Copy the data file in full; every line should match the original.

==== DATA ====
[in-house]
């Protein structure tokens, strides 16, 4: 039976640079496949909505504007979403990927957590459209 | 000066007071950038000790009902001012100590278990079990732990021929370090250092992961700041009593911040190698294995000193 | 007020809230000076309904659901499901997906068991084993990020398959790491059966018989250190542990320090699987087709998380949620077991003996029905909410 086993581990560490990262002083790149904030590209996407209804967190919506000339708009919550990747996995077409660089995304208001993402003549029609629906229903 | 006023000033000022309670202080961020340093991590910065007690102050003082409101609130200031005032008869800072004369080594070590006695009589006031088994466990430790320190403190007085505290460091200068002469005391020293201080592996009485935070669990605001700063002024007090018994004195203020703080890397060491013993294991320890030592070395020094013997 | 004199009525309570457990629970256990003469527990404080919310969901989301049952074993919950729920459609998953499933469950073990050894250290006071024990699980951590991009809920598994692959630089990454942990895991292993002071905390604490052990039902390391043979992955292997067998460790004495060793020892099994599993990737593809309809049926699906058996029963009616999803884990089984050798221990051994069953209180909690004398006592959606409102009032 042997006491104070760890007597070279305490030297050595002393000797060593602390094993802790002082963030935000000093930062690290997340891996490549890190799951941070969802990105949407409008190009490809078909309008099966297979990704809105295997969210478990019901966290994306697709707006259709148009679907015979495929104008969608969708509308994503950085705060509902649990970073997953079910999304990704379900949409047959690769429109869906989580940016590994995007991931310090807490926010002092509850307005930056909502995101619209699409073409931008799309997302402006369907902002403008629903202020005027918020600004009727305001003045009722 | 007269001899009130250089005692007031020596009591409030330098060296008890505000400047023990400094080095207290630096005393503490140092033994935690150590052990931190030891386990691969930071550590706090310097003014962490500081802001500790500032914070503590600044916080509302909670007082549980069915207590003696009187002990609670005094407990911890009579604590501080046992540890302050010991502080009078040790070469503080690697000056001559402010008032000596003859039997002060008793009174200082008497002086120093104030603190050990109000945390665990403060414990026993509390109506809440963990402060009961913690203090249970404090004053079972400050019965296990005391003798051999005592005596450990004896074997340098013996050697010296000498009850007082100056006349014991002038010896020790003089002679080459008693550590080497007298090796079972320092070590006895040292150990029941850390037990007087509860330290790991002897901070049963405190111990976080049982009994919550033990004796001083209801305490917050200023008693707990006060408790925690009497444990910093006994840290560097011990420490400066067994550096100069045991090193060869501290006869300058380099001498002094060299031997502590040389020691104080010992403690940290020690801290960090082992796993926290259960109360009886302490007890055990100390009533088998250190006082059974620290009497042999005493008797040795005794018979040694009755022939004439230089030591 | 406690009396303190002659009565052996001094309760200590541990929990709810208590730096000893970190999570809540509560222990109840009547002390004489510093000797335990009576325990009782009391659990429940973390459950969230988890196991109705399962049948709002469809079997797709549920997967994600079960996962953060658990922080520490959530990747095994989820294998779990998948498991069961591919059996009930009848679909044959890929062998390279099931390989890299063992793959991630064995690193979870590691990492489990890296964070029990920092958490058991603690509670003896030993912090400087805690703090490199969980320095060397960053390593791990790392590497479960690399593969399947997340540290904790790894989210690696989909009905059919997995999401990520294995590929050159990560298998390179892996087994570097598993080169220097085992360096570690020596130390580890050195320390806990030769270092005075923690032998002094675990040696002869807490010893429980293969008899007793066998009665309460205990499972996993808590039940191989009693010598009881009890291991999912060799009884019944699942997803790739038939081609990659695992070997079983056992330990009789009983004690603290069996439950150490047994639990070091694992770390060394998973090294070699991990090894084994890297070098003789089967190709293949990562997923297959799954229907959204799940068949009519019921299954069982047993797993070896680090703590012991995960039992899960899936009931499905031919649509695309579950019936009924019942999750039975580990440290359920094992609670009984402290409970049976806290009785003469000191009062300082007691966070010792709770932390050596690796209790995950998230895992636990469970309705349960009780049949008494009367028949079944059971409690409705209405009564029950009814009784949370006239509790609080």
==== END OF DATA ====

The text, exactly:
[in-house]
């Protein structure tokens, strides 16, 4: 039976640079496949909505504007979403990927957590459209 | 000066007071950038000790009902001012100590278990079990732990021929370090250092992961700041009593911040190698294995000193 | 007020809230000076309904659901499901997906068991084993990020398959790491059966018989250190542990320090699987087709998380949620077991003996029905909410 086993581990560490990262002083790149904030590209996407209804967190919506000339708009919550990747996995077409660089995304208001993402003549029609629906229903 | 006023000033000022309670202080961020340093991590910065007690102050003082409101609130200031005032008869800072004369080594070590006695009589006031088994466990430790320190403190007085505290460091200068002469005391020293201080592996009485935070669990605001700063002024007090018994004195203020703080890397060491013993294991320890030592070395020094013997 | 004199009525309570457990629970256990003469527990404080919310969901989301049952074993919950729920459609998953499933469950073990050894250290006071024990699980951590991009809920598994692959630089990454942990895991292993002071905390604490052990039902390391043979992955292997067998460790004495060793020892099994599993990737593809309809049926699906058996029963009616999803884990089984050798221990051994069953209180909690004398006592959606409102009032 042997006491104070760890007597070279305490030297050595002393000797060593602390094993802790002082963030935000000093930062690290997340891996490549890190799951941070969802990105949407409008190009490809078909309008099966297979990704809105295997969210478990019901966290994306697709707006259709148009679907015979495929104008969608969708509308994503950085705060509902649990970073997953079910999304990704379900949409047959690769429109869906989580940016590994995007991931310090807490926010002092509850307005930056909502995101619209699409073409931008799309997302402006369907902002403008629903202020005027918020600004009727305001003045009722 | 007269001899009130250089005692007031020596009591409030330098060296008890505000400047023990400094080095207290630096005393503490140092033994935690150590052990931190030891386990691969930071550590706090310097003014962490500081802001500790500032914070503590600044916080509302909670007082549980069915207590003696009187002990609670005094407990911890009579604590501080046992540890302050010991502080009078040790070469503080690697000056001559402010008032000596003859039997002060008793009174200082008497002086120093104030603190050990109000945390665990403060414990026993509390109506809440963990402060009961913690203090249970404090004053079972400050019965296990005391003798051999005592005596450990004896074997340098013996050697010296000498009850007082100056006349014991002038010896020790003089002679080459008693550590080497007298090796079972320092070590006895040292150990029941850390037990007087509860330290790991002897901070049963405190111990976080049982009994919550033990004796001083209801305490917050200023008693707990006060408790925690009497444990910093006994840290560097011990420490400066067994550096100069045991090193060869501290006869300058380099001498002094060299031997502590040389020691104080010992403690940290020690801290960090082992796993926290259960109360009886302490007890055990100390009533088998250190006082059974620290009497042999005493008797040795005794018979040694009755022939004439230089030591 | 406690009396303190002659009565052996001094309760200590541990929990709810208590730096000893970190999570809540509560222990109840009547002390004489510093000797335990009576325990009782009391659990429940973390459950969230988890196991109705399962049948709002469809079997797709549920997967994600079960996962953060658990922080520490959530990747095994989820294998779990998948498991069961591919059996009930009848679909044959890929062998390279099931390989890299063992793959991630064995690193979870590691990492489990890296964070029990920092958490058991603690509670003896030993912090400087805690703090490199969980320095060397960053390593791990790392590497479960690399593969399947997340540290904790790894989210690696989909009905059919997995999401990520294995590929050159990560298998390179892996087994570097598993080169220097085992360096570690020596130390580890050195320390806990030769270092005075923690032998002094675990040696002869807490010893429980293969008899007793066998009665309460205990499972996993808590039940191989009693010598009881009890291991999912060799009884019944699942997803790739038939081609990659695992070997079983056992330990009789009983004690603290069996439950150490047994639990070091694992770390060394998973090294070699991990090894084994890297070098003789089967190709293949990562997923297959799954229907959204799940068949009519019921299954069982047993797993070896680090703590012991995960039992899960899936009931499905031919649509695309579950019936009924019942999750039975580990440290359920094992609670009984402290409970049976806290009785003469000191009062300082007691966070010792709770932390050596690796209790995950998230895992636990469970309705349960009780049949008494009367028949079944059971409690409705209405009564029950009814009784949370006239509790609080």